Mr Danny Shaw, Director of the Applicant Company
- E.on had 70 wind farms around the world both onshore and offshore.
- E-on had chosen the site as it had high wind speeds, was more than 2 km away from houses, was close to the grid and development would have acceptable environmental impacts.
- No formal objections had been received from any of the statutory consultees or from the community council.
- Approval was been recommended by the Planning Officer.
- £60 million would be invested in the construction of the Corriemoillie Wind Farm. Contracts would be placed locally with over 80% of the on-site works to be awarded to Highland Contractors.
- A community benefit fund would also be established during the life of the project.
Matilda Urie, Project Manager for the Applicant
- The Applicant had been working for 8 years on this proposal;
- A previous developer had looked at 47 turbines but E.on felt 20 turbines would be more suitable;
- During the last eight years the Applicant had worked closely with all the statutory consultees, interested parties and numerous members of the public to optimise the design and respond to their advice;
- A bird flight corridor was designed with SNH/RSPB to accommodate species on site;
- In consultation with SEPA, turbines had been moved away from areas of deeper peat;
- To further reduce environmental impact access track would be shared with the Lochluichart Wind Farm.
Lesley Negri, Owner of the Aultguish Inn
- Local people should support renewable energy;
- This was a good site and the development would provide a sustainable future for the area;
- It was good that Scotland was at the forefront of sustainable development;
- The wind farm would bring people and spending into the area;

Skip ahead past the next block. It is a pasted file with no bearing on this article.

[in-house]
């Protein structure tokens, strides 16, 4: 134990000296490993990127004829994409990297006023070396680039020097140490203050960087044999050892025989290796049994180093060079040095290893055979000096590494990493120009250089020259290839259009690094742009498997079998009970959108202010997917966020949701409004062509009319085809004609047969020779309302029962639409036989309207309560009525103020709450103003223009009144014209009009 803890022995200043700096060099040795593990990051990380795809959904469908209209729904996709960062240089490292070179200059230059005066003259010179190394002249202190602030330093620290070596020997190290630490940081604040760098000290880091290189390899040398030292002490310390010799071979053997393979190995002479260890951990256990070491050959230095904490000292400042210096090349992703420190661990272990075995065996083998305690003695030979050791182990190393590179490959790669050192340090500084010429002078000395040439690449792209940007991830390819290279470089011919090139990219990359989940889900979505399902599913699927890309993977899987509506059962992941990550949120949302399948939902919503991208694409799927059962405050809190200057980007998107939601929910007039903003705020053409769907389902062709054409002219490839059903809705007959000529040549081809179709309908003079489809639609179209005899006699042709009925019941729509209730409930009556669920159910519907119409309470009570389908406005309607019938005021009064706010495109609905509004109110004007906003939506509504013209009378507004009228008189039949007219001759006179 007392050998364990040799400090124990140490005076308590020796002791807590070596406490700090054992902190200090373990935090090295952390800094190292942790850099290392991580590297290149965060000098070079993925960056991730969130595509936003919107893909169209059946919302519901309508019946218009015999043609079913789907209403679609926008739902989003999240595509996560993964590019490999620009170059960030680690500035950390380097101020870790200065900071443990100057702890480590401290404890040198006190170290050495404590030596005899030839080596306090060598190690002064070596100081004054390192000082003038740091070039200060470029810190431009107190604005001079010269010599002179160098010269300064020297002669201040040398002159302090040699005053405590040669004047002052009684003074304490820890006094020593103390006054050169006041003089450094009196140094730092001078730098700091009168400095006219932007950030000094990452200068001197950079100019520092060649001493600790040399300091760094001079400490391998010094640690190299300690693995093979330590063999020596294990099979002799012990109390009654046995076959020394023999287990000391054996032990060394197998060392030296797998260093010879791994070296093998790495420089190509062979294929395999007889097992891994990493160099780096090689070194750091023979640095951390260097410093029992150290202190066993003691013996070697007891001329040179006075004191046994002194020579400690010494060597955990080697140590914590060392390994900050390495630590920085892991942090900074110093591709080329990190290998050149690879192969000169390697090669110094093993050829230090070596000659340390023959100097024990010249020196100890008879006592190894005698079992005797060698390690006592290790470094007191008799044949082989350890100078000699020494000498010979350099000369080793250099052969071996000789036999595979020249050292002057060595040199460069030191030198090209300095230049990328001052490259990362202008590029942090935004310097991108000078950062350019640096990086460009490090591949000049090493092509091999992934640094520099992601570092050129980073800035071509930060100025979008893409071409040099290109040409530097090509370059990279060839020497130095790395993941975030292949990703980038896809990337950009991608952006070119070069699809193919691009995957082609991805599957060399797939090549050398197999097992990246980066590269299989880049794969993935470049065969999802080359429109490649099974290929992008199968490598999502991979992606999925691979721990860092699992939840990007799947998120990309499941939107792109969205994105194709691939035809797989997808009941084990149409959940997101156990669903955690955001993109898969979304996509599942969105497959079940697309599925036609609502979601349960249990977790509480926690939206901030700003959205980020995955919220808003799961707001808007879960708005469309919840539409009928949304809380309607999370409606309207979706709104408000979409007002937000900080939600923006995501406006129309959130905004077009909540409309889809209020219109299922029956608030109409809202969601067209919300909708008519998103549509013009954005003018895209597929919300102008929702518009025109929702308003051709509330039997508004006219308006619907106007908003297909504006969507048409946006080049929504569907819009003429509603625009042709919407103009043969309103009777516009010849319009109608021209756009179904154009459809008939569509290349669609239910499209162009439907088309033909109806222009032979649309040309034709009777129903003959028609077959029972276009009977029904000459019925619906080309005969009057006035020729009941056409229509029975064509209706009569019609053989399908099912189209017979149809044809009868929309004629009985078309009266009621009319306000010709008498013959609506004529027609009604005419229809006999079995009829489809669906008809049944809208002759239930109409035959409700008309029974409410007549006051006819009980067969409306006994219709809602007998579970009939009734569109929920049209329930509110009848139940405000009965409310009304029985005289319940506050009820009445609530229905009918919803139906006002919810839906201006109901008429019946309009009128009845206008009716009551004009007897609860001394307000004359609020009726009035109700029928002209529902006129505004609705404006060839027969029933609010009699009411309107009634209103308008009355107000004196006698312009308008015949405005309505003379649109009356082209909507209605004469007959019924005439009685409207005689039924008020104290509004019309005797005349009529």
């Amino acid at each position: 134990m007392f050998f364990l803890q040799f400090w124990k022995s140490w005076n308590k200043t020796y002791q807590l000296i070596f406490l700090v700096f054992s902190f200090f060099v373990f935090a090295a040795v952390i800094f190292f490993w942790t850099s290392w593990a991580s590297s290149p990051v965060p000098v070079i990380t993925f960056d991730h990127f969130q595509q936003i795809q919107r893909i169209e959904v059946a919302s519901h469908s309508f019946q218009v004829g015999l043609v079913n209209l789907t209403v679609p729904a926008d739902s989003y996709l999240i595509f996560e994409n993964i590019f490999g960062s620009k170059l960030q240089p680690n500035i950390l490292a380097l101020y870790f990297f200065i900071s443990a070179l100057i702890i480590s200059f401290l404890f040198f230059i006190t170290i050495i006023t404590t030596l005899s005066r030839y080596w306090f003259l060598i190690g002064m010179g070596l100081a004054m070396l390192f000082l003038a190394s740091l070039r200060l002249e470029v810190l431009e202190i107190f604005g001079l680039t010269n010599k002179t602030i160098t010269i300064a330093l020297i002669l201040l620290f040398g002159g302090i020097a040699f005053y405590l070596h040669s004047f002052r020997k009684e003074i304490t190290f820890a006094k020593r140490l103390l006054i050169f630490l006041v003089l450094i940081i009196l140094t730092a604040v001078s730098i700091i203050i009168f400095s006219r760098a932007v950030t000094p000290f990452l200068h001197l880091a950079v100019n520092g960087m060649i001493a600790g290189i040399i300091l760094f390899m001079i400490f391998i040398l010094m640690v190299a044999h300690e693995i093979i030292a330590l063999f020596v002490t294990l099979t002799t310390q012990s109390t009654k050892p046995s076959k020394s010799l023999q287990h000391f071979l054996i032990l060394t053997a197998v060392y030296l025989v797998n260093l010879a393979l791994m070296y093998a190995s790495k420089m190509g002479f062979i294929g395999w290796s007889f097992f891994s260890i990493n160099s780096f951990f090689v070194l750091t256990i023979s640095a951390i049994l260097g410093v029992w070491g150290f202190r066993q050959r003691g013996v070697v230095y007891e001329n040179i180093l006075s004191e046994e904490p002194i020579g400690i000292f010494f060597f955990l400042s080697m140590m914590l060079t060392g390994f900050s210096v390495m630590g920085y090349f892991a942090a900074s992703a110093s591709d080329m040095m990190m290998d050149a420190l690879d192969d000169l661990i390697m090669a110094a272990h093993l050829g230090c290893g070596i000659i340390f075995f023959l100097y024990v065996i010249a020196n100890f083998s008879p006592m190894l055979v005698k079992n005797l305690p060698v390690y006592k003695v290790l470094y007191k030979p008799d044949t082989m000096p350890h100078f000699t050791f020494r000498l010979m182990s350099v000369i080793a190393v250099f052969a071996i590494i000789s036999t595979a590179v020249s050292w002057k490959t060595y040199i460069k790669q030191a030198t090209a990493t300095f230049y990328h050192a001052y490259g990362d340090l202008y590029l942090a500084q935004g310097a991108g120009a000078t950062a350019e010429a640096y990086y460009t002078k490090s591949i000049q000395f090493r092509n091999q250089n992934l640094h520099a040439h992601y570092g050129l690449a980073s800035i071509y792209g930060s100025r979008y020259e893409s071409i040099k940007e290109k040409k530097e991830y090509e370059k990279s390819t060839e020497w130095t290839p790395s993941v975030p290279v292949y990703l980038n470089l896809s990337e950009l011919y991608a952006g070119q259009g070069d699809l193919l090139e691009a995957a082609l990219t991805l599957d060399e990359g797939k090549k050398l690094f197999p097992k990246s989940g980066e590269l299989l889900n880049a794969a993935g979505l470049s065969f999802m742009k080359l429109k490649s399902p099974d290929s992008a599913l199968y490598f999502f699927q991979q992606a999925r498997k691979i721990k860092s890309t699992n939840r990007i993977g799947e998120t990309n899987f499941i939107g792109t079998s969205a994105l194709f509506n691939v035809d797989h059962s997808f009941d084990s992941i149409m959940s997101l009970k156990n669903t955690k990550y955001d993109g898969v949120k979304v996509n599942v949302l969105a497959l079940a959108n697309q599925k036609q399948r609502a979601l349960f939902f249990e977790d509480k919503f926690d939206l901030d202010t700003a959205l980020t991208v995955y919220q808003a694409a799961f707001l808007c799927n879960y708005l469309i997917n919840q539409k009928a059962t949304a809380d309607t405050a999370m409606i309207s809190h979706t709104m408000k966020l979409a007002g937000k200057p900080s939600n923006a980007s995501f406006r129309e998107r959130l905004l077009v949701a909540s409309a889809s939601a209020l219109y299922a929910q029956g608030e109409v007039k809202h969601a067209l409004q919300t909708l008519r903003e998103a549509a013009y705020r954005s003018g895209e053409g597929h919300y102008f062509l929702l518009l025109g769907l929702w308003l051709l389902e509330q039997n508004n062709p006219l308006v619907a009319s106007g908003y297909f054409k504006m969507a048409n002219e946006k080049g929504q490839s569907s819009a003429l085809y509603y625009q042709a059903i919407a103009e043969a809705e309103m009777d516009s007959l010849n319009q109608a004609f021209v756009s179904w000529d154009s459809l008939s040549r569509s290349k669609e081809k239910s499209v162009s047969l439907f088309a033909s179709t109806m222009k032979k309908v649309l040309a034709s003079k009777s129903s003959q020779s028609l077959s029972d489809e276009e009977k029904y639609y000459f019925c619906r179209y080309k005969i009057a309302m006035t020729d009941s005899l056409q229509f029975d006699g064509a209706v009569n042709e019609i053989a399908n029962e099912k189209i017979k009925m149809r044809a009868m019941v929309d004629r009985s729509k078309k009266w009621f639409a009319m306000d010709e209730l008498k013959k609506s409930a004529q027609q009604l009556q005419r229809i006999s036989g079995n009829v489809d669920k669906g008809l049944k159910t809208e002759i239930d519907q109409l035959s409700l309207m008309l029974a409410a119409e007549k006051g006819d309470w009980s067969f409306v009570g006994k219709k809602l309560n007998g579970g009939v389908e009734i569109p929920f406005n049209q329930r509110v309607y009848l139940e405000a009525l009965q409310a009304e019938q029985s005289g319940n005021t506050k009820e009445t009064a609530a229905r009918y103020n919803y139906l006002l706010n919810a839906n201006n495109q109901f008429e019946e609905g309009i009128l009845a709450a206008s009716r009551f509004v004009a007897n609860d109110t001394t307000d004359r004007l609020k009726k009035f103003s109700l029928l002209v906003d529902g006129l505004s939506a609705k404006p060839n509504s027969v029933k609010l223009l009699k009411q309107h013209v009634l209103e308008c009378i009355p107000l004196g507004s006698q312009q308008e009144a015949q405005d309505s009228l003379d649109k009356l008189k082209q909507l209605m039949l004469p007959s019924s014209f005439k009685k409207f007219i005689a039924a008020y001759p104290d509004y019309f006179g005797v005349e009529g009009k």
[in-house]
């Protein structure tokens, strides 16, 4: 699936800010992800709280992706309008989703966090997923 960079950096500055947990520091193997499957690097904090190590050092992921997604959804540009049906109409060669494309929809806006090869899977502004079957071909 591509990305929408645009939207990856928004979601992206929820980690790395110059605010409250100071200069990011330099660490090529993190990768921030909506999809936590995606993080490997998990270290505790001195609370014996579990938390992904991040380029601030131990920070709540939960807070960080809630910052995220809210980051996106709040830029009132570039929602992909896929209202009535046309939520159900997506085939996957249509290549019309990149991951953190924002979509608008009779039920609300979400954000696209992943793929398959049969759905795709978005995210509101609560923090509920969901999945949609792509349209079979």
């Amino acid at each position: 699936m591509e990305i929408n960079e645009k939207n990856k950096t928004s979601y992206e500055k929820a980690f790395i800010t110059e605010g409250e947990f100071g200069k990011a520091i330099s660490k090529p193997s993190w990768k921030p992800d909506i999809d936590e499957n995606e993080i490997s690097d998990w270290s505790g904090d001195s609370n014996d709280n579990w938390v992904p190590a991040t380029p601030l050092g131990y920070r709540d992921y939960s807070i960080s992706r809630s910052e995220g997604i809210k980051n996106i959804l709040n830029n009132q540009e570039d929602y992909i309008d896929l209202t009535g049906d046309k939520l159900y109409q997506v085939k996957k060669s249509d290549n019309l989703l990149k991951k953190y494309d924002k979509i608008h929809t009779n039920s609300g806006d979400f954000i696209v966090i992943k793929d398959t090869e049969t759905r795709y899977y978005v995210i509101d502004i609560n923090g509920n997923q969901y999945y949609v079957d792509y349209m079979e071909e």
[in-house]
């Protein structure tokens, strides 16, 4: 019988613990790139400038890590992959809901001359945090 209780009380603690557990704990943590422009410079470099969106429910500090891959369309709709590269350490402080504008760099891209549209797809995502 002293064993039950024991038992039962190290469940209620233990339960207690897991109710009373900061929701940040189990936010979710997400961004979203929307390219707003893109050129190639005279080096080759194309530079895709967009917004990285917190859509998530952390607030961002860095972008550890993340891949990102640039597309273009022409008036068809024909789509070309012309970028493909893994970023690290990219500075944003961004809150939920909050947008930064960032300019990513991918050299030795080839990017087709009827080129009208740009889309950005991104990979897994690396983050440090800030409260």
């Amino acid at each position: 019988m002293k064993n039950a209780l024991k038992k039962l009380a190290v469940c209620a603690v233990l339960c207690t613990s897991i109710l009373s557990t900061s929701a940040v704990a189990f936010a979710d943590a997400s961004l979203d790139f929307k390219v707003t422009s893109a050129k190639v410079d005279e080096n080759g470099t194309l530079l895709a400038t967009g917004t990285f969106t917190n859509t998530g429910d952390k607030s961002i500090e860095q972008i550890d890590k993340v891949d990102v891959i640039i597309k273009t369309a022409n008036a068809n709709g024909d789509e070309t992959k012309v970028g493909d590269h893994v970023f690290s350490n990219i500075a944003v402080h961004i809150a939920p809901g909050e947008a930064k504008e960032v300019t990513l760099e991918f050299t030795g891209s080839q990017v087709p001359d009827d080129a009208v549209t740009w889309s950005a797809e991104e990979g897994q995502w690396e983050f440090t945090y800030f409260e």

- This area had been used historically for renewable energy with for example the hydro schemes and it was good to see this continued.
Mr Shaw concluded that this was an ideal site and would be a significant contribution to Scotland’s renewal energy targets. The proposal had acceptable environmental impacts and substantial benefits for the local community.
On being questioned by the Committee the representatives for the Applicant answered:
- with regard to the bird corridor, an assessment of the regular flight paths of birds had been conducted and the turbines moved accordingly;
- a full site assessment had been done on the peat and the turbines were placed in the best places to mitigate any risks;
- with regard to loss of trees/carbon capture, the payback time would be 2 years 9 months which was 10% of the lifetime of the proposal;
- the visual impact assessment did include the Lochluichart Wind Farm and the impact was considered not unacceptable.
The Area Solicitor advised the Committee that although SNH had been invited by councillors had asked for SNH to attend today, they had declined the invitation.
The following addressed the Committee on behalf of the Objectors and made the following points:
Mr Jocelyn Seligman
- The “Stop Corriemoillie Now” had been set up to protect the environment of this unique, unspoilt and remote landscape;
- Despite E.on’s public relations drive there had been 505 objections and only 87 expressions of support. 17% support was hardly a mark of approval;